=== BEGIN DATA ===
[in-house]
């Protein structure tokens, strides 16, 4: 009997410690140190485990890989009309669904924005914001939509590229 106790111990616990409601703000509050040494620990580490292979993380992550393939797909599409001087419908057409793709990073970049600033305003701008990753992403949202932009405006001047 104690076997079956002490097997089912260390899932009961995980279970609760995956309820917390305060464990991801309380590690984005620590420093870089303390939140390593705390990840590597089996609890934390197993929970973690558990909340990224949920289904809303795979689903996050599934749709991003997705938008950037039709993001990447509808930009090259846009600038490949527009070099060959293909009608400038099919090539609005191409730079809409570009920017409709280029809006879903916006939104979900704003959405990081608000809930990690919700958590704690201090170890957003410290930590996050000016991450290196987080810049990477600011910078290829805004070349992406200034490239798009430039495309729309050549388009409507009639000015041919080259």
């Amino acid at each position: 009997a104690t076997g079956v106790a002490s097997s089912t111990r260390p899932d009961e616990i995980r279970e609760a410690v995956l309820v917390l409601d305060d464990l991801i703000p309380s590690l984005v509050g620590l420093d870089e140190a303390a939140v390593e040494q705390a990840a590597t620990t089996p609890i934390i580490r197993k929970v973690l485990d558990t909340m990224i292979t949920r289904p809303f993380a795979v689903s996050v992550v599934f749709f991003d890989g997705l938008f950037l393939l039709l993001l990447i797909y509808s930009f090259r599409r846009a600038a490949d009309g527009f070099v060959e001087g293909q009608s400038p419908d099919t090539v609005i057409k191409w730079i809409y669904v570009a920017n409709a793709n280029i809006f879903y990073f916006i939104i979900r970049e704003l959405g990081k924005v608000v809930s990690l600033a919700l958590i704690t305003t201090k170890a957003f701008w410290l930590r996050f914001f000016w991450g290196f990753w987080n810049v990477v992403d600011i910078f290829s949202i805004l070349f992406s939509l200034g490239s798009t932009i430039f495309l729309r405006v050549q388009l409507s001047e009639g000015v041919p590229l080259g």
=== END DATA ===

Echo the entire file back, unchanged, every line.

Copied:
[in-house]
């Protein structure tokens, strides 16, 4: 009997410690140190485990890989009309669904924005914001939509590229 106790111990616990409601703000509050040494620990580490292979993380992550393939797909599409001087419908057409793709990073970049600033305003701008990753992403949202932009405006001047 104690076997079956002490097997089912260390899932009961995980279970609760995956309820917390305060464990991801309380590690984005620590420093870089303390939140390593705390990840590597089996609890934390197993929970973690558990909340990224949920289904809303795979689903996050599934749709991003997705938008950037039709993001990447509808930009090259846009600038490949527009070099060959293909009608400038099919090539609005191409730079809409570009920017409709280029809006879903916006939104979900704003959405990081608000809930990690919700958590704690201090170890957003410290930590996050000016991450290196987080810049990477600011910078290829805004070349992406200034490239798009430039495309729309050549388009409507009639000015041919080259």
């Amino acid at each position: 009997a104690t076997g079956v106790a002490s097997s089912t111990r260390p899932d009961e616990i995980r279970e609760a410690v995956l309820v917390l409601d305060d464990l991801i703000p309380s590690l984005v509050g620590l420093d870089e140190a303390a939140v390593e040494q705390a990840a590597t620990t089996p609890i934390i580490r197993k929970v973690l485990d558990t909340m990224i292979t949920r289904p809303f993380a795979v689903s996050v992550v599934f749709f991003d890989g997705l938008f950037l393939l039709l993001l990447i797909y509808s930009f090259r599409r846009a600038a490949d009309g527009f070099v060959e001087g293909q009608s400038p419908d099919t090539v609005i057409k191409w730079i809409y669904v570009a920017n409709a793709n280029i809006f879903y990073f916006i939104i979900r970049e704003l959405g990081k924005v608000v809930s990690l600033a919700l958590i704690t305003t201090k170890a957003f701008w410290l930590r996050f914001f000016w991450g290196f990753w987080n810049v990477v992403d600011i910078f290829s949202i805004l070349f992406s939509l200034g490239s798009t932009i430039f495309l729309r405006v050549q388009l409507s001047e009639g000015v041919p590229l080259g």